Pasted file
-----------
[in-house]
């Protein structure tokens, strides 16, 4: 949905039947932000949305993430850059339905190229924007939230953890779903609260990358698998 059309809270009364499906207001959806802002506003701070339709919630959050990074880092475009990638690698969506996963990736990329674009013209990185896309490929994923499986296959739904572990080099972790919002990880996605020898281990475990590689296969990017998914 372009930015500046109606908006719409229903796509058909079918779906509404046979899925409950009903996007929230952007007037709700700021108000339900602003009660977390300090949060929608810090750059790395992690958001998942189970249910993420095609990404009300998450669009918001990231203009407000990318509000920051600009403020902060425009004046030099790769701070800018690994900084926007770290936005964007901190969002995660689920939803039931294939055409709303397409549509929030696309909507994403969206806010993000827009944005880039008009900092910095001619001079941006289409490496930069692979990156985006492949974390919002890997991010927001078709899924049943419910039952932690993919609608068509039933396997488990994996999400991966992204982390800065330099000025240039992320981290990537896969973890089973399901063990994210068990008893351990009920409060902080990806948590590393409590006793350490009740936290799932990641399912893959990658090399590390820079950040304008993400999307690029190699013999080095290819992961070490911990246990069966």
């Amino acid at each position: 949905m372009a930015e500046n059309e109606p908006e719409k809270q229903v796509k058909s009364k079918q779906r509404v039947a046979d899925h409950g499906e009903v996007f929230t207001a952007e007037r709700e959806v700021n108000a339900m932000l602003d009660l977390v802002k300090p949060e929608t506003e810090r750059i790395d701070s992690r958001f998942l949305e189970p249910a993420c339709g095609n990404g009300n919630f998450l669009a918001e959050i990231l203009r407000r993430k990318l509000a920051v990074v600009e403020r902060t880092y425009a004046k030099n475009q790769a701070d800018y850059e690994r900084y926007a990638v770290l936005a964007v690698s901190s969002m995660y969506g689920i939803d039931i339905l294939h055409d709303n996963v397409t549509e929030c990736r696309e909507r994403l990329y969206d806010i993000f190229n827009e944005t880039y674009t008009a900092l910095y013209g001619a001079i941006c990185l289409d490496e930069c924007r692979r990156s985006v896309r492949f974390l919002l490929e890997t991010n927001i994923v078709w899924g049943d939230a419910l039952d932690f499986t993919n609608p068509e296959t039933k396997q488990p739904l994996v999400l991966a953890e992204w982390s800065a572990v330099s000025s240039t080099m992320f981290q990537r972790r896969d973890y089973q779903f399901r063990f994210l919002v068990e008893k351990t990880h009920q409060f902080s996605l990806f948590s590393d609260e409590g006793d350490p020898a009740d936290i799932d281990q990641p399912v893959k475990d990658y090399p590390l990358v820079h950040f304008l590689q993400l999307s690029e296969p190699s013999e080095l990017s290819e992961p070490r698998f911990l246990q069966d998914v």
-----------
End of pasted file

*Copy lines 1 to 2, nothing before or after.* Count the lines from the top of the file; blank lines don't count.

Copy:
[in-house]
């Protein structure tokens, strides 16, 4: 949905039947932000949305993430850059339905190229924007939230953890779903609260990358698998 059309809270009364499906207001959806802002506003701070339709919630959050990074880092475009990638690698969506996963990736990329674009013209990185896309490929994923499986296959739904572990080099972790919002990880996605020898281990475990590689296969990017998914 372009930015500046109606908006719409229903796509058909079918779906509404046979899925409950009903996007929230952007007037709700700021108000339900602003009660977390300090949060929608810090750059790395992690958001998942189970249910993420095609990404009300998450669009918001990231203009407000990318509000920051600009403020902060425009004046030099790769701070800018690994900084926007770290936005964007901190969002995660689920939803039931294939055409709303397409549509929030696309909507994403969206806010993000827009944005880039008009900092910095001619001079941006289409490496930069692979990156985006492949974390919002890997991010927001078709899924049943419910039952932690993919609608068509039933396997488990994996999400991966992204982390800065330099000025240039992320981290990537896969973890089973399901063990994210068990008893351990009920409060902080990806948590590393409590006793350490009740936290799932990641399912893959990658090399590390820079950040304008993400999307690029190699013999080095290819992961070490911990246990069966």